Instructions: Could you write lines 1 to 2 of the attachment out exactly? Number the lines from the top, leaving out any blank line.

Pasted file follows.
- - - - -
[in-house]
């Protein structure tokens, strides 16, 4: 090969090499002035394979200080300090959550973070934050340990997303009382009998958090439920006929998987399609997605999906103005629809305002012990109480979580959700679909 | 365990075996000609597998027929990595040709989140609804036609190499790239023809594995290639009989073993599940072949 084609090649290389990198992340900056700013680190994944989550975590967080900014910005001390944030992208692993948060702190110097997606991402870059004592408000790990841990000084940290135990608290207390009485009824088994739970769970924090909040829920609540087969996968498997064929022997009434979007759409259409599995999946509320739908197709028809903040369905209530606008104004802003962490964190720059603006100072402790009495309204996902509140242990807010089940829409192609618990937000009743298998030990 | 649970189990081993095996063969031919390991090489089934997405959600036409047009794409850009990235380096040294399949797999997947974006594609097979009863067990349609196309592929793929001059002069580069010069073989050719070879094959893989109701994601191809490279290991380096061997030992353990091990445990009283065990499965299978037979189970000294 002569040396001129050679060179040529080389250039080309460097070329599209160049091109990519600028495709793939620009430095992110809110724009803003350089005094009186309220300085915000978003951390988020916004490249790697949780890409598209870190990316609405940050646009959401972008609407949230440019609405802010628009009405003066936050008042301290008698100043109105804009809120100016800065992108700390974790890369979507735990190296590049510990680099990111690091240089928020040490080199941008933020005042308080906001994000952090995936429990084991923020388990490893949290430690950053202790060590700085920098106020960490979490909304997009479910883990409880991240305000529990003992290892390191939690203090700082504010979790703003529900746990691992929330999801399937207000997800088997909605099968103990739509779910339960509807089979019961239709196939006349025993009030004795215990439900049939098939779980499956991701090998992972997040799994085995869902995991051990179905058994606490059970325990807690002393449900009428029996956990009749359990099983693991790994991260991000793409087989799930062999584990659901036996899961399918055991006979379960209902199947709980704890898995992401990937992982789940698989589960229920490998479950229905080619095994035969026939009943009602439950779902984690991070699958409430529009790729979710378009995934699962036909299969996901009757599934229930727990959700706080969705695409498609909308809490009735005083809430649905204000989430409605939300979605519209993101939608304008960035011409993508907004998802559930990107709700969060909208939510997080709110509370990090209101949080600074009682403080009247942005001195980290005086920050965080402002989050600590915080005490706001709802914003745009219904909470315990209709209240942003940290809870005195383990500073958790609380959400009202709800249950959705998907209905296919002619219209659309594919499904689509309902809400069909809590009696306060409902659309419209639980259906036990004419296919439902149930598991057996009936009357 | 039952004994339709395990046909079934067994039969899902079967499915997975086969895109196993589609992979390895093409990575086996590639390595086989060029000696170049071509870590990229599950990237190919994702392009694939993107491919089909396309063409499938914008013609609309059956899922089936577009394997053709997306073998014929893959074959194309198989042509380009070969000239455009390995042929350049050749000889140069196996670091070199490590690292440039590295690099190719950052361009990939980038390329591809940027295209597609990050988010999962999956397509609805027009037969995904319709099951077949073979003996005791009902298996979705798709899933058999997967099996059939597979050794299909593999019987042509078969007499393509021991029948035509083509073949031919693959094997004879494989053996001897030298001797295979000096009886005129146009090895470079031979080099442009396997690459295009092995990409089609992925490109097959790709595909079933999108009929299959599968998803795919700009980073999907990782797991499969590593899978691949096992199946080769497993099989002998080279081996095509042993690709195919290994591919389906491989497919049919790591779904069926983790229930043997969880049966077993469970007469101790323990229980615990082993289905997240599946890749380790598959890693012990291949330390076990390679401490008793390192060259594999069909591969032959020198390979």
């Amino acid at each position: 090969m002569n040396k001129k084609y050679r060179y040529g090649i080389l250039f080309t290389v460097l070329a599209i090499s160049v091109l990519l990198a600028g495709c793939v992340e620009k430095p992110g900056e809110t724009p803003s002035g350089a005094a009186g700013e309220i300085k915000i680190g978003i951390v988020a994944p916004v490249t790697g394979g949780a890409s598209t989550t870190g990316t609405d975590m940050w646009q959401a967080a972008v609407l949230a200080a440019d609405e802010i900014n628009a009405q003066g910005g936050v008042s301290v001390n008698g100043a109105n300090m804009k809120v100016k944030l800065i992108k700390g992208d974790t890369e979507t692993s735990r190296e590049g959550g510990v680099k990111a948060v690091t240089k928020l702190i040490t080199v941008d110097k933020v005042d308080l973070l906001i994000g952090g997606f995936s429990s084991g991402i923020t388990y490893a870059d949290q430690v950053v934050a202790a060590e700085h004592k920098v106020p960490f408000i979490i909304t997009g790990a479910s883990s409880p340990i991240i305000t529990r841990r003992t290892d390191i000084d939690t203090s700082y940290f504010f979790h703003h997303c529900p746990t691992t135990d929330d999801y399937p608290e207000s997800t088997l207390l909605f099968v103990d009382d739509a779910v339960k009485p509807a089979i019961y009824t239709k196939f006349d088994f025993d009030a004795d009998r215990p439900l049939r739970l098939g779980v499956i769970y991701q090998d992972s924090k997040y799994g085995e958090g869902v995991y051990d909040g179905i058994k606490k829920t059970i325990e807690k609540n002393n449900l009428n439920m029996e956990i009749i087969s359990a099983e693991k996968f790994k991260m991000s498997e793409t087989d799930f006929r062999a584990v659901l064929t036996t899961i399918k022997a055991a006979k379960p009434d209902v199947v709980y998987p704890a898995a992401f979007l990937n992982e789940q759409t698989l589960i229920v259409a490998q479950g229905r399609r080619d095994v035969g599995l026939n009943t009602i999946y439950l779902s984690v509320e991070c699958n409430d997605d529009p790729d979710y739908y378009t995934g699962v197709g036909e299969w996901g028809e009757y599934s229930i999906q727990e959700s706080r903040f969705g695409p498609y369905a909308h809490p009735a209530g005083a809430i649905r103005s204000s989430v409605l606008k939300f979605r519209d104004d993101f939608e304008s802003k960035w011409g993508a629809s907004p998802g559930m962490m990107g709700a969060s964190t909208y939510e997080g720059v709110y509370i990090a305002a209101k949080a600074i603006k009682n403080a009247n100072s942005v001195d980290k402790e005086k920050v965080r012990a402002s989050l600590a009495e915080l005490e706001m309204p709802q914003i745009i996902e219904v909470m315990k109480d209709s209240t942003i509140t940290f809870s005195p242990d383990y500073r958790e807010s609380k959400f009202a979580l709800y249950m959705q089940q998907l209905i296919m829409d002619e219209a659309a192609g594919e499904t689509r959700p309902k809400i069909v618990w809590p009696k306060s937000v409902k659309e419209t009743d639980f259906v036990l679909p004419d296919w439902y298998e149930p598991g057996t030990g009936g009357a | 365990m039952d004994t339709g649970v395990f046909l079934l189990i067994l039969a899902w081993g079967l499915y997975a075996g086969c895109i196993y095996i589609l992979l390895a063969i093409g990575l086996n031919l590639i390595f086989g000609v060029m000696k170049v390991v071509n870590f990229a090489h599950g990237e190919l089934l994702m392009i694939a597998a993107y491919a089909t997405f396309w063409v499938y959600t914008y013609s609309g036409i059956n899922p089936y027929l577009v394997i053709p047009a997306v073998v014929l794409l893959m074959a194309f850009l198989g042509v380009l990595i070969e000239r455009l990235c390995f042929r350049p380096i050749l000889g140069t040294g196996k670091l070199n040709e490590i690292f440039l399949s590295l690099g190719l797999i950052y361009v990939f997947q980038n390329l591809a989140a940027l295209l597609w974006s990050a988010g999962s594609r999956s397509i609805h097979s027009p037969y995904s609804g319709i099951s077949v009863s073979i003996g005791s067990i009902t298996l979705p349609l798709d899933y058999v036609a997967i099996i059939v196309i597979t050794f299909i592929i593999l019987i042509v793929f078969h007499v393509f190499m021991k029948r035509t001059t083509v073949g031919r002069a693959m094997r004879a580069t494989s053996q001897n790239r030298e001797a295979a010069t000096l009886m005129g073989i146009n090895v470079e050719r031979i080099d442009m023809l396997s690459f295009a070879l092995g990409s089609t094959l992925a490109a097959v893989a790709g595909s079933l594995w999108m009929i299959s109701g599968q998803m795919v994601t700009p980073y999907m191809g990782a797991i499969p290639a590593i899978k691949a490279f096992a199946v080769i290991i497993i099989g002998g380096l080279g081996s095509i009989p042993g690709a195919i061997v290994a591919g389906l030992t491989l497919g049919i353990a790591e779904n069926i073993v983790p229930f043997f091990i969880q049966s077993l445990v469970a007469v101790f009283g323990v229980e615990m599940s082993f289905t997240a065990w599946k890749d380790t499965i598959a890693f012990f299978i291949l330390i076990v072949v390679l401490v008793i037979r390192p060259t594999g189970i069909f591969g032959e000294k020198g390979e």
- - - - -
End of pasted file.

[in-house]
């Protein structure tokens, strides 16, 4: 090969090499002035394979200080300090959550973070934050340990997303009382009998958090439920006929998987399609997605999906103005629809305002012990109480979580959700679909 | 365990075996000609597998027929990595040709989140609804036609190499790239023809594995290639009989073993599940072949 084609090649290389990198992340900056700013680190994944989550975590967080900014910005001390944030992208692993948060702190110097997606991402870059004592408000790990841990000084940290135990608290207390009485009824088994739970769970924090909040829920609540087969996968498997064929022997009434979007759409259409599995999946509320739908197709028809903040369905209530606008104004802003962490964190720059603006100072402790009495309204996902509140242990807010089940829409192609618990937000009743298998030990 | 649970189990081993095996063969031919390991090489089934997405959600036409047009794409850009990235380096040294399949797999997947974006594609097979009863067990349609196309592929793929001059002069580069010069073989050719070879094959893989109701994601191809490279290991380096061997030992353990091990445990009283065990499965299978037979189970000294 002569040396001129050679060179040529080389250039080309460097070329599209160049091109990519600028495709793939620009430095992110809110724009803003350089005094009186309220300085915000978003951390988020916004490249790697949780890409598209870190990316609405940050646009959401972008609407949230440019609405802010628009009405003066936050008042301290008698100043109105804009809120100016800065992108700390974790890369979507735990190296590049510990680099990111690091240089928020040490080199941008933020005042308080906001994000952090995936429990084991923020388990490893949290430690950053202790060590700085920098106020960490979490909304997009479910883990409880991240305000529990003992290892390191939690203090700082504010979790703003529900746990691992929330999801399937207000997800088997909605099968103990739509779910339960509807089979019961239709196939006349025993009030004795215990439900049939098939779980499956991701090998992972997040799994085995869902995991051990179905058994606490059970325990807690002393449900009428029996956990009749359990099983693991790994991260991000793409087989799930062999584990659901036996899961399918055991006979379960209902199947709980704890898995992401990937992982789940698989589960229920490998479950229905080619095994035969026939009943009602439950779902984690991070699958409430529009790729979710378009995934699962036909299969996901009757599934229930727990959700706080969705695409498609909308809490009735005083809430649905204000989430409605939300979605519209993101939608304008960035011409993508907004998802559930990107709700969060909208939510997080709110509370990090209101949080600074009682403080009247942005001195980290005086920050965080402002989050600590915080005490706001709802914003745009219904909470315990209709209240942003940290809870005195383990500073958790609380959400009202709800249950959705998907209905296919002619219209659309594919499904689509309902809400069909809590009696306060409902659309419209639980259906036990004419296919439902149930598991057996009936009357 | 039952004994339709395990046909079934067994039969899902079967499915997975086969895109196993589609992979390895093409990575086996590639390595086989060029000696170049071509870590990229599950990237190919994702392009694939993107491919089909396309063409499938914008013609609309059956899922089936577009394997053709997306073998014929893959074959194309198989042509380009070969000239455009390995042929350049050749000889140069196996670091070199490590690292440039590295690099190719950052361009990939980038390329591809940027295209597609990050988010999962999956397509609805027009037969995904319709099951077949073979003996005791009902298996979705798709899933058999997967099996059939597979050794299909593999019987042509078969007499393509021991029948035509083509073949031919693959094997004879494989053996001897030298001797295979000096009886005129146009090895470079031979080099442009396997690459295009092995990409089609992925490109097959790709595909079933999108009929299959599968998803795919700009980073999907990782797991499969590593899978691949096992199946080769497993099989002998080279081996095509042993690709195919290994591919389906491989497919049919790591779904069926983790229930043997969880049966077993469970007469101790323990229980615990082993289905997240599946890749380790598959890693012990291949330390076990390679401490008793390192060259594999069909591969032959020198390979």